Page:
From the Archives, 1981: Sunday football trial a big success

First published in The Age on August 3, 1981

Sunday trial a big winner

Sunday VFL football came to Melbourne yesterday for the first time since a first round game was played before the Queen 11 years ago.

The VFL president, Dr Allen Aylett said the trial was a huge success. “There is no doubt the football public wants and enjoys Sunday football.”

Bombers Alan Stoneham, Ron Andrews and Neale Daniher converge on their Magpie opponents.Credit:The Age Archives

In the members’ stand Mr Bob Maguire, of South Melbourne, wearing an MCC guest badge, gestured in the general direction of the spectators below, “You ask me if I want Sunday football. It doesn’t matter what I want, this is bread and circuses for them. They’ll always need this so long as people are being squeezed economically from Monday to Friday.”

And the ban on grog?

On a terrace in Bay 13 stood Collingwood fan Robert Rowe. On a normal day he would have brought in eight cans so it was no wonder that he saw the enforced dry through different eyes: “Terrible. It’s disgusting. I won’t be coming to one of these again.”

And he said that while the Magpies were three goals in front.

Essendon went on to win by 19 points.

The match was of the highest standard, and included all the highlights of Australian football. Yesterday’s win has stretched Essendon’s winning sequence to 15 – three of them at night – and lifted the Bombers to third on the VFL table.

MSS security officers, police and turnstile operators agreed that the total liquor ban which was a condition of the trial Sunday match was effective. By three-quarter time, ushers had asked only three people with portable coolers to leave.

A turnstile man on Entrance 5 said: “the crowd’s a lot better behaved than on a Saturday. We’ve only been abused twice today.”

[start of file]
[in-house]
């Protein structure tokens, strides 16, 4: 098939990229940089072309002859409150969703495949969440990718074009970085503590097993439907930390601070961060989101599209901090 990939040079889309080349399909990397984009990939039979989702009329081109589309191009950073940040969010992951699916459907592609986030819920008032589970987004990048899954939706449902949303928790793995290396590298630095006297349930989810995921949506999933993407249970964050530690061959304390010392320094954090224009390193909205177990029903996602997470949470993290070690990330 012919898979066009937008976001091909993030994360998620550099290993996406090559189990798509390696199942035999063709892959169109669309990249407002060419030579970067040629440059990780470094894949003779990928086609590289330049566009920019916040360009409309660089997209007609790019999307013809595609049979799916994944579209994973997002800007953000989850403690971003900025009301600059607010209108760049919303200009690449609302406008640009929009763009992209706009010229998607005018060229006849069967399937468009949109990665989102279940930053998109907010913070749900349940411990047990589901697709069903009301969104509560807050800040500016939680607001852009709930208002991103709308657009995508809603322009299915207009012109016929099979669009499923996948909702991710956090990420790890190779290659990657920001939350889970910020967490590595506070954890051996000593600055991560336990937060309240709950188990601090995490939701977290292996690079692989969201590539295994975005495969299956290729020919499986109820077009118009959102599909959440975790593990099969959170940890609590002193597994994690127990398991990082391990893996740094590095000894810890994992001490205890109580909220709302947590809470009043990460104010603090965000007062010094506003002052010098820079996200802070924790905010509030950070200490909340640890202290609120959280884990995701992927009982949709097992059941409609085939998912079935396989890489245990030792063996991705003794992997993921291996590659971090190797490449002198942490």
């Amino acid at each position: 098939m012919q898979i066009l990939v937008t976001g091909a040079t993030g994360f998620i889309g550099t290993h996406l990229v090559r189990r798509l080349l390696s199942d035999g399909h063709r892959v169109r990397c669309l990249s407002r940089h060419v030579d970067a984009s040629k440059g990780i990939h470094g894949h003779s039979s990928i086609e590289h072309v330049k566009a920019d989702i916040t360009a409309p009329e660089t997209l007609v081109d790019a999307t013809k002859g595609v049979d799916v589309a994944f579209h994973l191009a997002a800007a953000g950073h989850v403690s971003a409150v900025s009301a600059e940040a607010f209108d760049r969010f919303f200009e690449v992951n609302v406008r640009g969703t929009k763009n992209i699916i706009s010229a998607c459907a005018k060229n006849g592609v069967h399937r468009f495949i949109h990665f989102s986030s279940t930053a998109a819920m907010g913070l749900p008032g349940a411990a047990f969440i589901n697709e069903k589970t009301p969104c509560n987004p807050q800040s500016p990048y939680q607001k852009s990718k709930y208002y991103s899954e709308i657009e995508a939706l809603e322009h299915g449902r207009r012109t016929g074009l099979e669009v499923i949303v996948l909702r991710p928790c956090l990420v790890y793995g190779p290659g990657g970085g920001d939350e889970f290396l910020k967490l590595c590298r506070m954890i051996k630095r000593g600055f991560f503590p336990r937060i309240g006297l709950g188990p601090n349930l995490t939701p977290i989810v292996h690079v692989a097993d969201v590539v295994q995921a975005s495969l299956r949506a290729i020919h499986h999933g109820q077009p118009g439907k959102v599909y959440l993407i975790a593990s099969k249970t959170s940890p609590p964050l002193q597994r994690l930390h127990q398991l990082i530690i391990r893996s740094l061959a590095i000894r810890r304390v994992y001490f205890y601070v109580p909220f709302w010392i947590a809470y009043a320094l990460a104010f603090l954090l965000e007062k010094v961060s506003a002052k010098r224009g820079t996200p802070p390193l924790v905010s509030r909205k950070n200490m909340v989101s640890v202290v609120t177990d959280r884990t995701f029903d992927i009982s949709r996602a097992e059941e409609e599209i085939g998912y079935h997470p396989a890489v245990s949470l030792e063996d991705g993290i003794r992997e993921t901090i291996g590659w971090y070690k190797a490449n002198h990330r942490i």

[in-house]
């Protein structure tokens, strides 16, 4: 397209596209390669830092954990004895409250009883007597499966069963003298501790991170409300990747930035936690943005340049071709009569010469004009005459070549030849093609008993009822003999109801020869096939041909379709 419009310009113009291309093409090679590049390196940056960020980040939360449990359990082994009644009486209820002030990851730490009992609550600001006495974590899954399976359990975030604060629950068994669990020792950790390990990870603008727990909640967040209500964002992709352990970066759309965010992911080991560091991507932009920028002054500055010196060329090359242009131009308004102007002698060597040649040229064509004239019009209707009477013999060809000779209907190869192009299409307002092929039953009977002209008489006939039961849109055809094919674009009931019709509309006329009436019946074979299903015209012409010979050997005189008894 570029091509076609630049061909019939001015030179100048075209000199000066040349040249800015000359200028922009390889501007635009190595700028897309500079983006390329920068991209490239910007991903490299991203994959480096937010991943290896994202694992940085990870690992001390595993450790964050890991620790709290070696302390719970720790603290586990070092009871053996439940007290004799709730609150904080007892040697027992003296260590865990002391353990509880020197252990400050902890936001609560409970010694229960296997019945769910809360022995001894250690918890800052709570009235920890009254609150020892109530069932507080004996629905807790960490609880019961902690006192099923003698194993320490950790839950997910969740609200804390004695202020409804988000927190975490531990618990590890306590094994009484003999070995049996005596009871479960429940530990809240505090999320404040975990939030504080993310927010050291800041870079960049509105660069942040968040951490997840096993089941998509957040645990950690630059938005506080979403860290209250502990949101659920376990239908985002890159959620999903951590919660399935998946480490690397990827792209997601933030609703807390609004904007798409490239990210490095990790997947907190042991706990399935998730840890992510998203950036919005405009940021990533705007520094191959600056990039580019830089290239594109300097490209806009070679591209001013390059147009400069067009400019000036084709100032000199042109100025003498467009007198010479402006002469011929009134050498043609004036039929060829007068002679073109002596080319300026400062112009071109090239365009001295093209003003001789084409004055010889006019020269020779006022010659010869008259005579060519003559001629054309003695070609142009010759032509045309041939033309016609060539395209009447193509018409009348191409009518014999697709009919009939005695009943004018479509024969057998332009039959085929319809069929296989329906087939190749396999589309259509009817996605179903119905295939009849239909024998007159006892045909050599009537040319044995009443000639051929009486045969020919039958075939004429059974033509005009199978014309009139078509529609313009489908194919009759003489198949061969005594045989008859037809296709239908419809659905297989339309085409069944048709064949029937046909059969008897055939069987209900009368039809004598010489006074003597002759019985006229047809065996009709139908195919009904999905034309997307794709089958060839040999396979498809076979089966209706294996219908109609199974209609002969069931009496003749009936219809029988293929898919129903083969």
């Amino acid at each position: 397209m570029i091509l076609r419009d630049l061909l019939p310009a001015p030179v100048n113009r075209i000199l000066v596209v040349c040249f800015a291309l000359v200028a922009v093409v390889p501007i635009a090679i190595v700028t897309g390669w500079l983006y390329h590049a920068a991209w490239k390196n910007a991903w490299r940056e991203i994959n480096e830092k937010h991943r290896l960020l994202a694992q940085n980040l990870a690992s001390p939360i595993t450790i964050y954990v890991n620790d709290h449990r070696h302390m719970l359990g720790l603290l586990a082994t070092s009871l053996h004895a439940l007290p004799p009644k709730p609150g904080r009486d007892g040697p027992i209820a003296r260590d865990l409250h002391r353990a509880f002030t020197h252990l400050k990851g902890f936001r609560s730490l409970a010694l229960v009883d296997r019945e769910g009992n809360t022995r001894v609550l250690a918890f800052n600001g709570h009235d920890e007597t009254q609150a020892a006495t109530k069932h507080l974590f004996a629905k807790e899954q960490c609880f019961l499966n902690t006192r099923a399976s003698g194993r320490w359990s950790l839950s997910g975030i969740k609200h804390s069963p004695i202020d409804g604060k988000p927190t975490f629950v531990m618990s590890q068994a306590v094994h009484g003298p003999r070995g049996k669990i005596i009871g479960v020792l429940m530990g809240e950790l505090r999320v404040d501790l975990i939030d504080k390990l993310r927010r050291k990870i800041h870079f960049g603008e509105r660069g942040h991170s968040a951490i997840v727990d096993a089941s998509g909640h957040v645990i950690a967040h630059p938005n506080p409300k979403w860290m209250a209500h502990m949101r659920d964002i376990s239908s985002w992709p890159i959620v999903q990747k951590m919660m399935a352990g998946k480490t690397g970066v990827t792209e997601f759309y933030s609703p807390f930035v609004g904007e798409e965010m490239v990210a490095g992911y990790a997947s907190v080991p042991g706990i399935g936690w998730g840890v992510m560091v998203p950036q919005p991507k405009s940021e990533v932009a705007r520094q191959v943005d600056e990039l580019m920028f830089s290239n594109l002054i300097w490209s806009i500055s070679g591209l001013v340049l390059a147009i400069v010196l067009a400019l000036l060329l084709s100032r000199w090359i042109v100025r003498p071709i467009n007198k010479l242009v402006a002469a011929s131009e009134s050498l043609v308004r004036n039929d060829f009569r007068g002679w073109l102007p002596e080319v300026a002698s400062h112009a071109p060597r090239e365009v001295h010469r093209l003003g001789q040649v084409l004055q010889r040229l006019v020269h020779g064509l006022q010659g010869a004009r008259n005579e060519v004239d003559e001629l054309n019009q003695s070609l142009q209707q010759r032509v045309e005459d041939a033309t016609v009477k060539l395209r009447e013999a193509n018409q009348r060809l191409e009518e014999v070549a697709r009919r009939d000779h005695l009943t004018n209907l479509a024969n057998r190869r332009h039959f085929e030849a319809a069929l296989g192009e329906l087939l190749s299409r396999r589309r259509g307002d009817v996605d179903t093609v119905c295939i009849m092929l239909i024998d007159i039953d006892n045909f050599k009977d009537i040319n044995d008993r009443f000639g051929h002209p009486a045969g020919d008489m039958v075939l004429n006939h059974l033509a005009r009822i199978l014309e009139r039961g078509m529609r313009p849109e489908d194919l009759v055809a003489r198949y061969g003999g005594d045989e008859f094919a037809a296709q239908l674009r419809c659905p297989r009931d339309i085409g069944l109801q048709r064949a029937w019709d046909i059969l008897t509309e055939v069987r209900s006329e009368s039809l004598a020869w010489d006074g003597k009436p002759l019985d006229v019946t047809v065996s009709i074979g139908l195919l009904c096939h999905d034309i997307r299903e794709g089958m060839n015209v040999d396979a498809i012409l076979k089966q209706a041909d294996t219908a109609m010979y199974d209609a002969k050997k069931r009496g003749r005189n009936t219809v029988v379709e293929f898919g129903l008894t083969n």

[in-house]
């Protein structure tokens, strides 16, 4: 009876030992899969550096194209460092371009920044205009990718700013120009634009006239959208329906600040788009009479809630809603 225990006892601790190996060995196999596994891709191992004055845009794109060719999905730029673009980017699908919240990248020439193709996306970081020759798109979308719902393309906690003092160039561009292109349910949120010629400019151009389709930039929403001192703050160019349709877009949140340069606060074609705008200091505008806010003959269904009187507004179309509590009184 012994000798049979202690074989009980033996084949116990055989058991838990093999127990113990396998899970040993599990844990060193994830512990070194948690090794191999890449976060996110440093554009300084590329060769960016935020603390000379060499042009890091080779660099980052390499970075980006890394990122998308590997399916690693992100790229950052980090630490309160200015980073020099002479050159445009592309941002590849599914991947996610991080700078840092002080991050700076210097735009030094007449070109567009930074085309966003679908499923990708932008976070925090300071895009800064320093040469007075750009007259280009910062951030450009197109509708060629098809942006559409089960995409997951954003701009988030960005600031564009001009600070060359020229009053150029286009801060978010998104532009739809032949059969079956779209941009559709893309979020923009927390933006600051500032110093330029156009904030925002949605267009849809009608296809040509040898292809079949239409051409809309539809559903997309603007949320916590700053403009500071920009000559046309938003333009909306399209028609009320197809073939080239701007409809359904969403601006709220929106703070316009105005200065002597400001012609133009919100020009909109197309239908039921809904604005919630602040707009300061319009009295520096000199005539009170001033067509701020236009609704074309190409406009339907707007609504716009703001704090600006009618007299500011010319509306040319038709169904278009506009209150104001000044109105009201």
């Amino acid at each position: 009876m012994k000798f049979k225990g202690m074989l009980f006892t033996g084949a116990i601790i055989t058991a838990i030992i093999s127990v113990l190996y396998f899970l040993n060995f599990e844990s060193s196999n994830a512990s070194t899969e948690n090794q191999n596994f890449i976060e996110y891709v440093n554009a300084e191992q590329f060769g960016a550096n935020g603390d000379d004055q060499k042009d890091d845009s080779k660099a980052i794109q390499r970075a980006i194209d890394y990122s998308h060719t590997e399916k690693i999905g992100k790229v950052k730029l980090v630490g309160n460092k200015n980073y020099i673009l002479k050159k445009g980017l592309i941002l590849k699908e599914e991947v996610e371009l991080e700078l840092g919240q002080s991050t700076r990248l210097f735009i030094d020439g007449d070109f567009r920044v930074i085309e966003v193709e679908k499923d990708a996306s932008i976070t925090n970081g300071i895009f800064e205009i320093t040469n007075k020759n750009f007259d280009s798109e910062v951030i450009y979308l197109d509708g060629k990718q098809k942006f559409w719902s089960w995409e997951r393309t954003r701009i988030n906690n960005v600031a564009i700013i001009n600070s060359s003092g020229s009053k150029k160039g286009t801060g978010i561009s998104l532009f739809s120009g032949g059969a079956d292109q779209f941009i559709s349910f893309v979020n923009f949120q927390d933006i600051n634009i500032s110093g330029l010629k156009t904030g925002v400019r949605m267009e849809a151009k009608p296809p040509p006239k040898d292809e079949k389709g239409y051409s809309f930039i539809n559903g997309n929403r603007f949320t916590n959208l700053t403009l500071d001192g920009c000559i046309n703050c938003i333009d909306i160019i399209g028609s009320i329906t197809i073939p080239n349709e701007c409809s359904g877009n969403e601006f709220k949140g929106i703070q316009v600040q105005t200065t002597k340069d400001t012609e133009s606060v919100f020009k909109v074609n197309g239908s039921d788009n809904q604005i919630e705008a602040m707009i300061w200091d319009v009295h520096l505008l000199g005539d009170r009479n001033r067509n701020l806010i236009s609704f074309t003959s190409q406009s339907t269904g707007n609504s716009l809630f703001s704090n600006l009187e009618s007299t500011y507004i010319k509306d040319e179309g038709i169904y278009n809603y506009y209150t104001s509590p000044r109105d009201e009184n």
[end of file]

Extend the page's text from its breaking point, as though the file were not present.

One of the 30 security guards who patrolled the kilometre-long queues from early morning admitted: “You’ll see a few stubbies around. We’d have to sample everything: I mean, if you wanted to put a dash of whisky in a thermos you could have Irish coffee, couldn’t you!”

For the citizenry of Richmond the arrival of Sunday football meant nothing more than a pain up the side-street.

From Abbotsford to the Yarra, the suburb of Richmond was converted into a Little Belfast for the day. Council employees in white suits with yellow stripes sat on sentry duty in a chair beside the barricades which sealed off the no-go area.

Having battle her way into the enclave, Mrs Robyn Hilyard of Kew said: “I think VFL Park is the place they should play Sunday football. The only reason they built out there was to play football, so why don’t they? The VFL think they’re God.”

To protect its ratepayers against the onslaught, Richmond City Council issued two parking authorisation tickets to each household, and waived parking fines for residents “nicked” on the weekend in question.

Neither measure is likely to save the owner of a Holden Premier parked near Tyson Street, Richmond. On the windscreen were a parking permit and a parking ticket; perhaps it was the tell-tale “Football Record” left on the dash which sowed doubt in the officer’s mind.

One of the five Richmond council inspectors who started work at 10 am had booked 30 drivers by halfway through the second quarter, and said his colleagues had been every bit as busy. At $18 a throw, that would add $2700 to the city coffers.

But it seemed unnecessary. Yarra Park had plenty of car spaces as late as 3 p.m.

The match report published in The Age on August 3, 1981.Credit:The Age Archives

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